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  • Dr Frantz Pierre-Louis & Lloyd Pierre-Louis

Entertainment and Health

Updated: May 10, 2020

Entertainment is defined in the online dictionary as ‘’ the action of providing or being provided with amusement or enjoyment. (Or as) an event, performance or activity designed to entertain others.’’ No wonder almost everybody is constantly looking for some kind of entertainment according to his particular passion or area of interest, whether it be sports, music, spectacles, video games, etc. As mentioned in a Wikipedia source, this particular ‘’experience’’ associated with entertainment could take multiple forms:

“The experience of being entertained has come to be strongly associated with amusement, so that one common understanding of the idea is fun and laughter, although many entertainments have a serious purpose.”

And ‘’serious purpose’’ indeed, because health is literally serious business in a constantly evolving world where almost every aspect of human life seems to be monitored by technology, and thus encapsulated in a screen somewhere (cellphone, tablet, electronic watch or similar high-tech device).

As a matter of fact, a report entitled Health Entertainment: Bringing the Fun to Wellness and Fitness[1] put the emphasis on this matter as follows:

‘’ "Health entertainment is a perfect example of technology’s imprint on the science of human behavioral changes," said Harry Wang, Director of Mobile & Health Research at Parks Associates. “Technology, in the form of attractive hardware and easy-to-use software and applications, is gradually re-inventing patient engagement models and making self-care less dreadful to most patients." '’

That being said, factors such as incursion of technology in the entertainment experience adds a relative level of complexity in the management of health per say by those who are less familiar with the use of technology. For instance, elderly people don’t always have the ability to manage their health through monitoring devices. Therefore, a certain form of education is necessary to tackle this issue. Thus, in an article entitled Entertainment for health[2], the author Aurora Silayan-Go stated the following:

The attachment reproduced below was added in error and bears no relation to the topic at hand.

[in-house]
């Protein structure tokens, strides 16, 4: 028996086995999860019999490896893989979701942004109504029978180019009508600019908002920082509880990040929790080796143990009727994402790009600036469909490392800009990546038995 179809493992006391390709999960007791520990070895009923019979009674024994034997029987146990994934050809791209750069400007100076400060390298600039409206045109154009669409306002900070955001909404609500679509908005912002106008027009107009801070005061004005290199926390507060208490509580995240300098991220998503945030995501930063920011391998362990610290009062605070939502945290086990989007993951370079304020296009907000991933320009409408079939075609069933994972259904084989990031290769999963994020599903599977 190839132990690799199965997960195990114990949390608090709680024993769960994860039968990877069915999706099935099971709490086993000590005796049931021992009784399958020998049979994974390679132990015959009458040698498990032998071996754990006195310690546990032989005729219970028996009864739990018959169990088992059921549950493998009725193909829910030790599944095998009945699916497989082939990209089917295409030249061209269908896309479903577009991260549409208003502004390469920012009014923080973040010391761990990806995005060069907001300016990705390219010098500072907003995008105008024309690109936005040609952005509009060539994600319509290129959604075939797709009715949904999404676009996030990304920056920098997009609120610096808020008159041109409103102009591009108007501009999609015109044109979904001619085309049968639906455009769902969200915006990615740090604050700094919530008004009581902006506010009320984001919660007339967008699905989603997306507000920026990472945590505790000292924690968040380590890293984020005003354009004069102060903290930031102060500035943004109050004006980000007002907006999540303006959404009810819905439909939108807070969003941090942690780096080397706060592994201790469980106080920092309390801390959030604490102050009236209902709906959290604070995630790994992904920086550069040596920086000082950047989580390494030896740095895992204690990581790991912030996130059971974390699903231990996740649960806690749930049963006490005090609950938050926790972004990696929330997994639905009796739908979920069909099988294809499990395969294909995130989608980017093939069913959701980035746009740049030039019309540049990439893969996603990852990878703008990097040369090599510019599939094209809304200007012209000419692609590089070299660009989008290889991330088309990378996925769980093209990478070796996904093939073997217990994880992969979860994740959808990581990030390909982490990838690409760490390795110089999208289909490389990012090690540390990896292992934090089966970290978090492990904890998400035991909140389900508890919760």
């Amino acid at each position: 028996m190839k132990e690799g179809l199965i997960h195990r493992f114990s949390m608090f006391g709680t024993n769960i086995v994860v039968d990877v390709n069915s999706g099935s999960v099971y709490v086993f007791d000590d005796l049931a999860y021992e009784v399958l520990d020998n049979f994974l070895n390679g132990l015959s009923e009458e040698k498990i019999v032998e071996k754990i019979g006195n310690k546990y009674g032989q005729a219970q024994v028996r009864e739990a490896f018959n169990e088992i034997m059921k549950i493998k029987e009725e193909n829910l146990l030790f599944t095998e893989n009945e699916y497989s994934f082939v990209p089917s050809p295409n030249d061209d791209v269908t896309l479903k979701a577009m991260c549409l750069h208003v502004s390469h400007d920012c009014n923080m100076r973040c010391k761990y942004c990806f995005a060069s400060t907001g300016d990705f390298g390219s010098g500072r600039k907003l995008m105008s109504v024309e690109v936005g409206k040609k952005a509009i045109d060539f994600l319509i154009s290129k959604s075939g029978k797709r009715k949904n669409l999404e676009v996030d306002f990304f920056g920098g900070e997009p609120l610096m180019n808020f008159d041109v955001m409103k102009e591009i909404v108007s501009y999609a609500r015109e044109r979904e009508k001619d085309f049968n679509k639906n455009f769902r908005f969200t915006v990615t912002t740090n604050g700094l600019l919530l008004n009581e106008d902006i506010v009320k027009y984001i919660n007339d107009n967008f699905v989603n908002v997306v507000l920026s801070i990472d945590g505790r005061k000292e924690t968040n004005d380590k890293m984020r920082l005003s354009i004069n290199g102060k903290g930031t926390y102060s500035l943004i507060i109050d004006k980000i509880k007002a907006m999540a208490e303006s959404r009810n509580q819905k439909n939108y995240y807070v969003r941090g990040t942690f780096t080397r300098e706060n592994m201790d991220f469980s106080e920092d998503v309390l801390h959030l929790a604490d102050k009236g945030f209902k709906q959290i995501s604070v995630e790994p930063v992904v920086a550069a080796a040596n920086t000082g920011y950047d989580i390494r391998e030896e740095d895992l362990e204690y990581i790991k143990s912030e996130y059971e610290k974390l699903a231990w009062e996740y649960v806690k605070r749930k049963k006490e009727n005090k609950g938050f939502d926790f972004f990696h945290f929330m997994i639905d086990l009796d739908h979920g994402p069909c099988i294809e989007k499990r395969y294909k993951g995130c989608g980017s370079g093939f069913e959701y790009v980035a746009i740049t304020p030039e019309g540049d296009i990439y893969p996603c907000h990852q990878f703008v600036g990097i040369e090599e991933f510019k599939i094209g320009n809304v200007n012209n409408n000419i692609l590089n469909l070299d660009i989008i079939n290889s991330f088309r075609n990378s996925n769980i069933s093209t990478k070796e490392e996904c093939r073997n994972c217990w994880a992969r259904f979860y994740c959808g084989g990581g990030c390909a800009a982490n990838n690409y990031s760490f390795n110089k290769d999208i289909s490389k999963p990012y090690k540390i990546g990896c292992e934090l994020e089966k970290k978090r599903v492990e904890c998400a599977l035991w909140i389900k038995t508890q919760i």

‘’ Public health is no longer just a medical issue but one of public life-style. And the prescriptions need no longer be written by health professionals alone. Entertainment for public education and public health can be a powerful approach, as shown by a multi-media campaign for young people carried out in the Philippines.'’

In light of the aforementioned statements, the role of entertainment in facilitating public education for improving public health is relatively important, particularly when considering the ubiquitous role of technology in our society.

However, what if we could make sustaining and embracing healthy habits and activities an entertainment created in our own individual mind (even without technological gadgets)? If we could, that would be a major winner because we would hit multiple targets on a single shot (without the risk of being addicted or dependent of technology)… And that, in itself, would be the biggest entertainment of all…



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